May 13, 2013
This week is Green Office Week. Obviously it’s corporate sponsored, self-designated and arbitrarily timed with all the ways that leaves it open to criticism. It also offers pretty standard advice for the most part and many people and organisations will be well aware of it. What is interesting is that so much of the advice is about individual behaviour, across the daily themed topics. In some ways this is a welcome reminder that the solution to environmental issues is as much about personal behaviour and management as it is technology. The answer to needlessly burning lights should be somebody remembering to turn them off, rather than a movement sensor. Or it should be both. In practice, people don’t meet their own stated commitments to the environment and there are some pretty good reasons for this.
Not many people claim they are unconcerned about the environment. Research by Avery, the office supplies firm behind Green Office Week, found that only 12 percent of office workers feel that the environment is now less of a priority for their business than before the economic downturn and discovered 42 per cent of workers believe the financial crisis has actually increased the need for their workplace to be eco-friendly.
This public commitment to the environment does not always translate into meaningful action. There is the regular exhortation for people to ‘do their bit’, which is repeated on the Green Office Week website. This is the level of eco-awareness that encourages companies to use recycled paper and toner cartridges, send cans and plastic cups for recycling and so on. Welcome though this is, it is essentially a salve for the conscience rather than salvation of the environment. This is the meagre response to a major threat as spoofed by the comedian Sean Lock (strong language).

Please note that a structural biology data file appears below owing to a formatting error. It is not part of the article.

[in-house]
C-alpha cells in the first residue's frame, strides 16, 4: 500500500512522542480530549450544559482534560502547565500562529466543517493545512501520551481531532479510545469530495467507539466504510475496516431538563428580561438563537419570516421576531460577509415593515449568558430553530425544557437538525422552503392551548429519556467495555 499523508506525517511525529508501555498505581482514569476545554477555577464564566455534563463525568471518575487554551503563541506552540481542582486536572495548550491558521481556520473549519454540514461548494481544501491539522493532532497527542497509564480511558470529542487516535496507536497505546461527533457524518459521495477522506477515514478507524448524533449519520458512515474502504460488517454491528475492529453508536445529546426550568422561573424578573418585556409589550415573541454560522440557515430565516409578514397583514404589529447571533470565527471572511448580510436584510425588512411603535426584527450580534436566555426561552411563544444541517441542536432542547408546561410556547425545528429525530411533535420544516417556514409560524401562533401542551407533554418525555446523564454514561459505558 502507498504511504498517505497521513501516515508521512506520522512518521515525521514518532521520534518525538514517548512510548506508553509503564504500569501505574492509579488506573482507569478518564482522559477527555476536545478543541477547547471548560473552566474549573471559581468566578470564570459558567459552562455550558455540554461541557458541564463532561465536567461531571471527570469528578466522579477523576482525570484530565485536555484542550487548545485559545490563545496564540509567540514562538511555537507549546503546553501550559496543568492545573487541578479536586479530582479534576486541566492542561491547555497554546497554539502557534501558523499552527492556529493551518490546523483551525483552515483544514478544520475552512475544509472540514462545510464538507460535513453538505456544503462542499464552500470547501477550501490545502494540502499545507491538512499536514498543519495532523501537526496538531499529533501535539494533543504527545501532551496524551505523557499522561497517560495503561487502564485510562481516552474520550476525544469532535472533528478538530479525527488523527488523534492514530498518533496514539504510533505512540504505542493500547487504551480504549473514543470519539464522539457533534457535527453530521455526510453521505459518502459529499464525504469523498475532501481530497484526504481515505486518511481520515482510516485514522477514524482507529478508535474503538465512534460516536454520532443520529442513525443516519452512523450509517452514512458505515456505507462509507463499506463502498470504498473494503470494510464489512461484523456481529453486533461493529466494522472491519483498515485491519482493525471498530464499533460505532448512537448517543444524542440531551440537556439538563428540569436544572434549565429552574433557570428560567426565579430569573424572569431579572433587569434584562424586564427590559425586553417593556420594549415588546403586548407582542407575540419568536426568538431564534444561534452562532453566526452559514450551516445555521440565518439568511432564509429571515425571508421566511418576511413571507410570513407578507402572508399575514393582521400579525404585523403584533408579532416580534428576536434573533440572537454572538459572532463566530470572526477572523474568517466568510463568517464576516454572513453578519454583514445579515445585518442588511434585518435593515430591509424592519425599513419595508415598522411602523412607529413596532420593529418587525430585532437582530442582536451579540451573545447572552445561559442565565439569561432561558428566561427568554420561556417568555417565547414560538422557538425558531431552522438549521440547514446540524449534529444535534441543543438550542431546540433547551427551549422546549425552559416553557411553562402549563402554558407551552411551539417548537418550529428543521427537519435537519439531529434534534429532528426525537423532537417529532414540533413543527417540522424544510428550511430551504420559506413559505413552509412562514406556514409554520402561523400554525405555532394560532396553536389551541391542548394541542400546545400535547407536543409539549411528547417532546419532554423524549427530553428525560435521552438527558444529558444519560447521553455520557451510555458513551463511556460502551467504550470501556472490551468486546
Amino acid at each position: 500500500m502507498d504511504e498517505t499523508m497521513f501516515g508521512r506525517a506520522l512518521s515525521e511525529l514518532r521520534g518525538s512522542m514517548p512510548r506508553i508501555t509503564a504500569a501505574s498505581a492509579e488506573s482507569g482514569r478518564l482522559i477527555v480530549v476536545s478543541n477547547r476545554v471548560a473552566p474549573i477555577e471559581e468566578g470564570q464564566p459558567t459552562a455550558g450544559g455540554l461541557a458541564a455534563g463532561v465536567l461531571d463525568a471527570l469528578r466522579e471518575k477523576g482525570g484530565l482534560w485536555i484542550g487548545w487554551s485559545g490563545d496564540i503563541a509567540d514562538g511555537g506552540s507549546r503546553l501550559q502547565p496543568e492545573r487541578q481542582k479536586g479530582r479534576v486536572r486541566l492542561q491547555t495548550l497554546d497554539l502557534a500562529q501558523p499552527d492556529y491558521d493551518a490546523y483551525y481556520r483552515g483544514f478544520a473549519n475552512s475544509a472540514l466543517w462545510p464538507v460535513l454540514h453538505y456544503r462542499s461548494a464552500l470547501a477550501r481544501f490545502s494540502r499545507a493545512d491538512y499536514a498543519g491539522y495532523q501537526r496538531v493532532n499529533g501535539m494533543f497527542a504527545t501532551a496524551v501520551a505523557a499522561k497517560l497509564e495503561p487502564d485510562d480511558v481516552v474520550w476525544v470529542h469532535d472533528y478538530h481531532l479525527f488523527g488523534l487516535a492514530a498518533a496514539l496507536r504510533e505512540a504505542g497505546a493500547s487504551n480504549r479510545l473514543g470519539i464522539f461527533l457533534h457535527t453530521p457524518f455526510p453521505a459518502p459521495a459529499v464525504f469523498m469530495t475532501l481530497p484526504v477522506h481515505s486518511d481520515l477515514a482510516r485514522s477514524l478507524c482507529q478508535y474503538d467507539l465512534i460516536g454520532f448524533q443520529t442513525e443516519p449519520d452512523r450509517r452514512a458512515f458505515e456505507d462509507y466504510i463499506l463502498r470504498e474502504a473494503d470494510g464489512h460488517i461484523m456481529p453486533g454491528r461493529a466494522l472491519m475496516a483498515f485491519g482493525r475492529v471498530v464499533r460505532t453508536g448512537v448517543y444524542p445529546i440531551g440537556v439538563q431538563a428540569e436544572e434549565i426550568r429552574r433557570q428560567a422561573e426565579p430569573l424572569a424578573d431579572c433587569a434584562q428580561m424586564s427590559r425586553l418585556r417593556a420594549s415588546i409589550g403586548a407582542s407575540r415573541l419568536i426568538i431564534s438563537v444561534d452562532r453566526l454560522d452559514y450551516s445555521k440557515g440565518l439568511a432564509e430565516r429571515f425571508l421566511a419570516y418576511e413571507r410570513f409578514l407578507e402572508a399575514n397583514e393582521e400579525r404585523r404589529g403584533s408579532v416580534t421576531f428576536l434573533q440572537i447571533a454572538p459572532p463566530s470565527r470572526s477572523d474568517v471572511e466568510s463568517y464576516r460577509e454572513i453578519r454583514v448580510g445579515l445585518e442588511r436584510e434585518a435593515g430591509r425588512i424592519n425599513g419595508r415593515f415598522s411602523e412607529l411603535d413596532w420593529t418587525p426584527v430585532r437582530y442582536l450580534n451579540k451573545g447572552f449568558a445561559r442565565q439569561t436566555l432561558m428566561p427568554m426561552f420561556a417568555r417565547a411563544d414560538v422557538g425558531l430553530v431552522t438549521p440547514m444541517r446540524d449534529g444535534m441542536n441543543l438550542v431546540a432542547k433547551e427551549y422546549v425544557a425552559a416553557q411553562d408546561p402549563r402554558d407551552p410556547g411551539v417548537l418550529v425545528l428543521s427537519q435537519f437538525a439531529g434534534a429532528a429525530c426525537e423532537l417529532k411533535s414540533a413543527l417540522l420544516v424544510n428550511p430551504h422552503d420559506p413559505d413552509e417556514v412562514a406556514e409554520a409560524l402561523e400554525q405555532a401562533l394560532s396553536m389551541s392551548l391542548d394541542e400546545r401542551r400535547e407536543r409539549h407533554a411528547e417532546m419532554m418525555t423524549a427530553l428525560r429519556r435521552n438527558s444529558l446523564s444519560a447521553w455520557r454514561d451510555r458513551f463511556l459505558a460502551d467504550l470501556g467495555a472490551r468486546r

But what could really make a difference means some very difficult decisions for business owners, organisations and policy makers. Commercial buildings, for example, are responsible for around 14 percent of the UK’s carbon emissions and so for their owners and managers there is a genuine need to address their impact on the environment, tied up with the drive to reduce costs.
A further problem is that we are not generally hardwired to make rational decisions about risks and our response to them. According to a report published in April by the Economic and Social Research Council, we often struggle to make rational decisions on major issues for a number of reasons not least a series of fallacious mental equations, evasions and equivocations that leave us exposed to genuine disaster while taking misguided steps to address the issue.
So the challenge is to become aware of the fallacies that underlie our inappropriate responses to risk and take meaningful action to balance it all out properly. This problem is evident in the approach of the people behind Green Office Week who have an interesting structured theme for each day (today focuses on energy), but who too often don’t challenge firms and individuals enough. And so not one of the five tips offered up for the Focus on Purchasing day on Thursday is ‘instigate a major project looking at every aspect of your supply chain’ rather than ‘use re-manufactured ink cartridges’.
The little things are welcome but it’s the big things that matter.
by Mark Eltringham